Looking Beyond the Top 20
A ranking will never reveal all of a college's treasures
Are the numbers getting you down, the 10- or 12-to-1 odds against admission to the most selective colleges? Things could be worse. You could be a Ph.D. looking for a job. For more than 25 years, competition for most faculty positions has made acceptance to the Ivy League look easy. A single position in physics drew up to 1,000 applications in the early 1990s, according to Edwin Goldin, director of career services at the American Institute of Physics. A recent Ph.D. in American literature reports receiving rejection letters from departments with 500 to 700 applicants; it took him several years to find a community-college job.
The challenges faced by job-seeking faculty have a bright side for college applicants. For years, schools deep in the first tier and below it have been able to hire candidates who in the 1950s and 1960s would have gone to work at a top-ranked school. Many are attracting first-rate students too. Down the road from Princeton at Rider University, which was founded as a business college, I've met people like Linda Materna, a wonderful specialist in Spanish drama (who has taught at Princeton too), and James Dickinson, a pathbreaking sociologist whose interests range from economic development to the arts and urbanism. The California State system boasts renowned scholars like the classicist and military historian Victor Davis Hanson at Fresno and my graduate-school friend, the music historian William Weber, at Long Beach.
At the same time, even the most selective schools have decided they can't afford to be uniformly strong. Princeton's department of geosciences opted in the 1980s to discontinue vertebrate paleontology, donated most of its fossils to Yale, and focused instead on other earth sciences. MIT has a writing program; Caltech doesn't. The University of Utah's computer-science department doesn't have the robotics of Carnegie Mellon but is famous for graphics. While the U.S. News ratings are an excellent measure of many qualities that matter in education, a school's overall rank should be far less important in your analysis of where to go than the details of what a school offers to you.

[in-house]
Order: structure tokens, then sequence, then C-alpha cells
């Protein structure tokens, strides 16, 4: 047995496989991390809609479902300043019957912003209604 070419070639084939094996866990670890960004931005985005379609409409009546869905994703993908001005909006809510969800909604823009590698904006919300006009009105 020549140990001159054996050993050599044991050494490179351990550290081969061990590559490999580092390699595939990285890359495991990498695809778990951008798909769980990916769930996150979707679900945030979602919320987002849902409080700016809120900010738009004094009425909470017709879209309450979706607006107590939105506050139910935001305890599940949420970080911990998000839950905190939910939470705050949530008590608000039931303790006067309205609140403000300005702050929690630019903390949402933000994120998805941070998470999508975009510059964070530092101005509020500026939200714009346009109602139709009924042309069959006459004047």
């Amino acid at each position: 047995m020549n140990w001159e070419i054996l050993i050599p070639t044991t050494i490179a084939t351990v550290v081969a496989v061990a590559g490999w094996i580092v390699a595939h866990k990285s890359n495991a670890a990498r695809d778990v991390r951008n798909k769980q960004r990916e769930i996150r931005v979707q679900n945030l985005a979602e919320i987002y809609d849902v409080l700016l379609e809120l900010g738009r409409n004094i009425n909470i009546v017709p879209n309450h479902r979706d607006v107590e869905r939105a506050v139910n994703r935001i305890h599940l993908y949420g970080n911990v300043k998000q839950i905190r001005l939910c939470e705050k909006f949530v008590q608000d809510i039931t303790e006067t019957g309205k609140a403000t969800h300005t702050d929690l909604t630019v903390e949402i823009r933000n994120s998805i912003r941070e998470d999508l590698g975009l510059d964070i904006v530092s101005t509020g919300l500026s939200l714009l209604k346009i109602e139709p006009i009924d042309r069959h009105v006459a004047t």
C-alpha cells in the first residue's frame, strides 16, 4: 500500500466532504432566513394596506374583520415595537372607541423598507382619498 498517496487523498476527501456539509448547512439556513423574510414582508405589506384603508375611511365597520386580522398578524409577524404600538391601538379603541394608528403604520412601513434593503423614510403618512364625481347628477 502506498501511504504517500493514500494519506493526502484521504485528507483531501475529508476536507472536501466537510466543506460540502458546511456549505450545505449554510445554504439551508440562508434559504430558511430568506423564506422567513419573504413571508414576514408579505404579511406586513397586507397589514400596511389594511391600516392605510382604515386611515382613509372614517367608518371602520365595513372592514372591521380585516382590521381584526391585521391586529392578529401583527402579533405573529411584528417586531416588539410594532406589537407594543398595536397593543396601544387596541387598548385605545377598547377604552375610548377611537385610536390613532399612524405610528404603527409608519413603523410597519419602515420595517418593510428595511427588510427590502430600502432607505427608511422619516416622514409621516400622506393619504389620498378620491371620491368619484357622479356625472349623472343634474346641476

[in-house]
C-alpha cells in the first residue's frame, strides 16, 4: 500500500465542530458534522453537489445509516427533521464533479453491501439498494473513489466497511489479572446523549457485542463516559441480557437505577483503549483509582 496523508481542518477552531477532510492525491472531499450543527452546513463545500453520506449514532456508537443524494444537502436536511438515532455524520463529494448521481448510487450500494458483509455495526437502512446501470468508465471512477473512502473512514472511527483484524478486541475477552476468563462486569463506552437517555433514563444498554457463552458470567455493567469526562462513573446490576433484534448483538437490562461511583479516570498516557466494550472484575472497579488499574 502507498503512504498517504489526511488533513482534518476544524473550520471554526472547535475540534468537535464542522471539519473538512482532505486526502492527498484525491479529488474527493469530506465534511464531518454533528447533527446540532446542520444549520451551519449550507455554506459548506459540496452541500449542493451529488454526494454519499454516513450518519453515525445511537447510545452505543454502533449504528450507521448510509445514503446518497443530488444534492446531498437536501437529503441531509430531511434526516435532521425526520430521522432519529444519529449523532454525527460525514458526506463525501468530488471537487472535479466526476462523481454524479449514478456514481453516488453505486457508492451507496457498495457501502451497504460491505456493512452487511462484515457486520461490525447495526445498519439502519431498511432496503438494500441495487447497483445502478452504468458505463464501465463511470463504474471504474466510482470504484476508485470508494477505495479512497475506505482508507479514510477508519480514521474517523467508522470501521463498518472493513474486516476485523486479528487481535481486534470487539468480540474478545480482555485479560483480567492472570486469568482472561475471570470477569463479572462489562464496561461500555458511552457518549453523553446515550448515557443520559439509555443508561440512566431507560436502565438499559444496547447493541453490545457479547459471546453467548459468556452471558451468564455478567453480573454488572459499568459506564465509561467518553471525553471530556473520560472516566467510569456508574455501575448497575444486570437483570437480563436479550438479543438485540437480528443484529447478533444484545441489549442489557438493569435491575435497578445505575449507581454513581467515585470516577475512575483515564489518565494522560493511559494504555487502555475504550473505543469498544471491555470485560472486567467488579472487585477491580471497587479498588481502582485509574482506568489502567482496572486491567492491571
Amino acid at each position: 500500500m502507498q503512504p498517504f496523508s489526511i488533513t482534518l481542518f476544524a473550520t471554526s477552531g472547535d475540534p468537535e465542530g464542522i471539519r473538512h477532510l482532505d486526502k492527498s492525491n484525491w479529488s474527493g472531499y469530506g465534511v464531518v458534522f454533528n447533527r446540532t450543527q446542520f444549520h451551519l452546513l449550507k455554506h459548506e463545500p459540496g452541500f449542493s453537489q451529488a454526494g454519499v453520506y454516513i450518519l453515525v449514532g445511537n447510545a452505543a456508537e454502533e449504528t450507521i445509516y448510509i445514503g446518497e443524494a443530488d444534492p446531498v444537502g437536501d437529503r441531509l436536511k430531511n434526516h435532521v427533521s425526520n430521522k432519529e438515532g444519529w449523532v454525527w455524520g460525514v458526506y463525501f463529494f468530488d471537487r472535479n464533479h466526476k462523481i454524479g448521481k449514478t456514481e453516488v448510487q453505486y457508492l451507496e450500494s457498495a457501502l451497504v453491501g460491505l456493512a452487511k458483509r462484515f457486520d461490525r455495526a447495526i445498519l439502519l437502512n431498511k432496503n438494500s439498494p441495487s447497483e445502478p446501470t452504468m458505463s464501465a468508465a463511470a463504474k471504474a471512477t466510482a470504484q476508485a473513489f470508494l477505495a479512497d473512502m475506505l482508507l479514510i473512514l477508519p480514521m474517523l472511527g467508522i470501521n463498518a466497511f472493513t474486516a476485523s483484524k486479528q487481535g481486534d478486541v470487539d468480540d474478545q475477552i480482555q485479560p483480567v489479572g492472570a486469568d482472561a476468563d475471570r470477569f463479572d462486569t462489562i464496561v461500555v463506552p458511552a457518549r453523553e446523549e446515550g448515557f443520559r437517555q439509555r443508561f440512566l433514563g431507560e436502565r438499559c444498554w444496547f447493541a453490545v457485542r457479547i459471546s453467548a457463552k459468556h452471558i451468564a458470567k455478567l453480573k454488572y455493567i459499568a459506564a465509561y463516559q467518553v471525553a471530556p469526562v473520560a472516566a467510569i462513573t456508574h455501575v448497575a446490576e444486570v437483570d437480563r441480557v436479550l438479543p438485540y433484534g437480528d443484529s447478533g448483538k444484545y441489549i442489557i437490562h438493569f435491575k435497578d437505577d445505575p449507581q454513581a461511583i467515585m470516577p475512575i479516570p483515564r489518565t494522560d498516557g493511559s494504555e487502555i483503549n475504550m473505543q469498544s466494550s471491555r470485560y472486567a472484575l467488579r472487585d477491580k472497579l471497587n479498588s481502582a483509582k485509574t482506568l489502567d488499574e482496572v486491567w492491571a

One result of specialization and the trickle down of talent is that hyperselective schools are not the only ones with world-class programs. Geography is a school, not just a department, at Clark University in Worcester, Mass.; Harvard abolished its geography department decades ago. Rutgers has a whole school of communication and information studies; Princeton has no department in either field. Rensselaer Polytechnic is a leader in lighting studies, Virginia Tech in human-machine interaction; you won't find comparable programs at Caltech. Yes, the Top 20 offer more good elective courses and generally have better libraries and laboratories. But thanks to the Internet, even small rural schools can offer formidable numbers of online journals.
A true gap? Graduates of highly selective colleges do make more money. But they seem to be successful partly because their families are more affluent and better connected than the average, and partly because they have strengths that would have gone with them to any college. A recent study by Stacy Dale of the Andrew W. Mellon Foundation and Alan B. Krueger of Princeton revealed that among 1976 high school graduates accepted at both highly selective and moderately selective colleges, those attending the latter were actually earning slightly more than those who chose the top schools: an average of $91,200 in 1995 versus $90,100. (Students from lower-income families did significantly better after attending elite colleges.)
What do these trends mean for a student researching colleges today? Plan to explore your options widely. You're probably going to change careers several times, so you'll want to consider taking subjects you didn't in high school. A strong general education will support you as you advance in your original field, or change. Are the available student activities ones that matter to you? Ask where recent graduates have continued their education. Franklin and Marshall, which accepts more than half its applicants, is known for strong science teaching and excellent medical-school placement. Above all, don't listen to anxietymongers. Selective schools aren't and never were the gatekeepers of opportunity. You're the one who holds the keys.
This story appears in the September 11, 2000 print edition of U.S. News & World Report.